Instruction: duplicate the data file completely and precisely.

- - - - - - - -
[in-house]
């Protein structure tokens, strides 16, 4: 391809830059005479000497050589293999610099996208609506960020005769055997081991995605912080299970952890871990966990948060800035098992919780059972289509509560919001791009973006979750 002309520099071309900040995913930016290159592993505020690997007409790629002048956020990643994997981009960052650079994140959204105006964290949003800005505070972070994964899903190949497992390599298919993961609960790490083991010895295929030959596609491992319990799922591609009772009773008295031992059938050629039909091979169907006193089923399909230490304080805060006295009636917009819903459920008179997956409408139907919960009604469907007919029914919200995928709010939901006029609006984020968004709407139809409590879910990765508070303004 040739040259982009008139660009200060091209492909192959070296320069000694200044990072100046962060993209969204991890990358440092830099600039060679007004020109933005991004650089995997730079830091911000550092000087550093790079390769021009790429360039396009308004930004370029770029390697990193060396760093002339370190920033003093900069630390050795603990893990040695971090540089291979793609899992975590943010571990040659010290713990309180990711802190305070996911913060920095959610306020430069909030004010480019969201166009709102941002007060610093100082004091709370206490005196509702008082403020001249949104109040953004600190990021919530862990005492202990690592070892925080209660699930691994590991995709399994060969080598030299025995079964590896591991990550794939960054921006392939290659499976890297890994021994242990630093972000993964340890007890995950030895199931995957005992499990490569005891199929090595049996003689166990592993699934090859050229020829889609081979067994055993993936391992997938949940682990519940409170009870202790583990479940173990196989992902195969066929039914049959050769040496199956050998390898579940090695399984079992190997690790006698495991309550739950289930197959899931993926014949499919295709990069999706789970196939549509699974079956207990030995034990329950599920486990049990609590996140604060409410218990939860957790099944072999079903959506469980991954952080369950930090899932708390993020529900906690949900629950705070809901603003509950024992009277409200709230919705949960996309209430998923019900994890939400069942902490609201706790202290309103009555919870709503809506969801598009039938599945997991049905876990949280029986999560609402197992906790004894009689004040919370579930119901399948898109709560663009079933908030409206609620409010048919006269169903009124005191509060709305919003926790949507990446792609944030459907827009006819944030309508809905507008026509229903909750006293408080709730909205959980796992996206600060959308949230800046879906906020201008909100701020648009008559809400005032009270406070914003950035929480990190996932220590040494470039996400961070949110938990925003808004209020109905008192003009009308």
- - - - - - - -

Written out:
[in-house]
């Protein structure tokens, strides 16, 4: 391809830059005479000497050589293999610099996208609506960020005769055997081991995605912080299970952890871990966990948060800035098992919780059972289509509560919001791009973006979750 002309520099071309900040995913930016290159592993505020690997007409790629002048956020990643994997981009960052650079994140959204105006964290949003800005505070972070994964899903190949497992390599298919993961609960790490083991010895295929030959596609491992319990799922591609009772009773008295031992059938050629039909091979169907006193089923399909230490304080805060006295009636917009819903459920008179997956409408139907919960009604469907007919029914919200995928709010939901006029609006984020968004709407139809409590879910990765508070303004 040739040259982009008139660009200060091209492909192959070296320069000694200044990072100046962060993209969204991890990358440092830099600039060679007004020109933005991004650089995997730079830091911000550092000087550093790079390769021009790429360039396009308004930004370029770029390697990193060396760093002339370190920033003093900069630390050795603990893990040695971090540089291979793609899992975590943010571990040659010290713990309180990711802190305070996911913060920095959610306020430069909030004010480019969201166009709102941002007060610093100082004091709370206490005196509702008082403020001249949104109040953004600190990021919530862990005492202990690592070892925080209660699930691994590991995709399994060969080598030299025995079964590896591991990550794939960054921006392939290659499976890297890994021994242990630093972000993964340890007890995950030895199931995957005992499990490569005891199929090595049996003689166990592993699934090859050229020829889609081979067994055993993936391992997938949940682990519940409170009870202790583990479940173990196989992902195969066929039914049959050769040496199956050998390898579940090695399984079992190997690790006698495991309550739950289930197959899931993926014949499919295709990069999706789970196939549509699974079956207990030995034990329950599920486990049990609590996140604060409410218990939860957790099944072999079903959506469980991954952080369950930090899932708390993020529900906690949900629950705070809901603003509950024992009277409200709230919705949960996309209430998923019900994890939400069942902490609201706790202290309103009555919870709503809506969801598009039938599945997991049905876990949280029986999560609402197992906790004894009689004040919370579930119901399948898109709560663009079933908030409206609620409010048919006269169903009124005191509060709305919003926790949507990446792609944030459907827009006819944030309508809905507008026509229903909750006293408080709730909205959980796992996206600060959308949230800046879906906020201008909100701020648009008559809400005032009270406070914003950035929480990190996932220590040494470039996400961070949110938990925003808004209020109905008192003009009308």